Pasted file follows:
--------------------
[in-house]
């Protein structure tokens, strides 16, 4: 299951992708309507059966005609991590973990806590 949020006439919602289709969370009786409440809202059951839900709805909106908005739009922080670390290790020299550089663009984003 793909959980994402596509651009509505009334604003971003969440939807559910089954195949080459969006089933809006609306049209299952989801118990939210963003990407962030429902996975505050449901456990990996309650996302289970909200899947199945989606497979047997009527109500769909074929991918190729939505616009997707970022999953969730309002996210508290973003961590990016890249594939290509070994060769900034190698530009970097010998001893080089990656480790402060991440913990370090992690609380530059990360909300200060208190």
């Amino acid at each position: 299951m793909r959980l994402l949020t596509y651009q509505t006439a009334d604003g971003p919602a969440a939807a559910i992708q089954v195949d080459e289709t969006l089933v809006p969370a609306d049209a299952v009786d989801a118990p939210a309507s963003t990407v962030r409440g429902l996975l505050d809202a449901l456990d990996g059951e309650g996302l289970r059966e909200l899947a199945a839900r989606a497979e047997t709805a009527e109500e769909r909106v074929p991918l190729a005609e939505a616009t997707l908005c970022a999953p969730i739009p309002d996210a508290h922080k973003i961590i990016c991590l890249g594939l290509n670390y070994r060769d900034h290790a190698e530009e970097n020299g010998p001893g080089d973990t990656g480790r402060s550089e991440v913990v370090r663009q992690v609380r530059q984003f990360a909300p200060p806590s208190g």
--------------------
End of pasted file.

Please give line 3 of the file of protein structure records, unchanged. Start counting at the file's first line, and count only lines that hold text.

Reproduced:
């Amino acid at each position: 299951m793909r959980l994402l949020t596509y651009q509505t006439a009334d604003g971003p919602a969440a939807a559910i992708q089954v195949d080459e289709t969006l089933v809006p969370a609306d049209a299952v009786d989801a118990p939210a309507s963003t990407v962030r409440g429902l996975l505050d809202a449901l456990d990996g059951e309650g996302l289970r059966e909200l899947a199945a839900r989606a497979e047997t709805a009527e109500e769909r909106v074929p991918l190729a005609e939505a616009t997707l908005c970022a999953p969730i739009p309002d996210a508290h922080k973003i961590i990016c991590l890249g594939l290509n670390y070994r060769d900034h290790a190698e530009e970097n020299g010998p001893g080089d973990t990656g480790r402060s550089e991440v913990v370090r663009q992690v609380r530059q984003f990360a909300p200060p806590s208190g």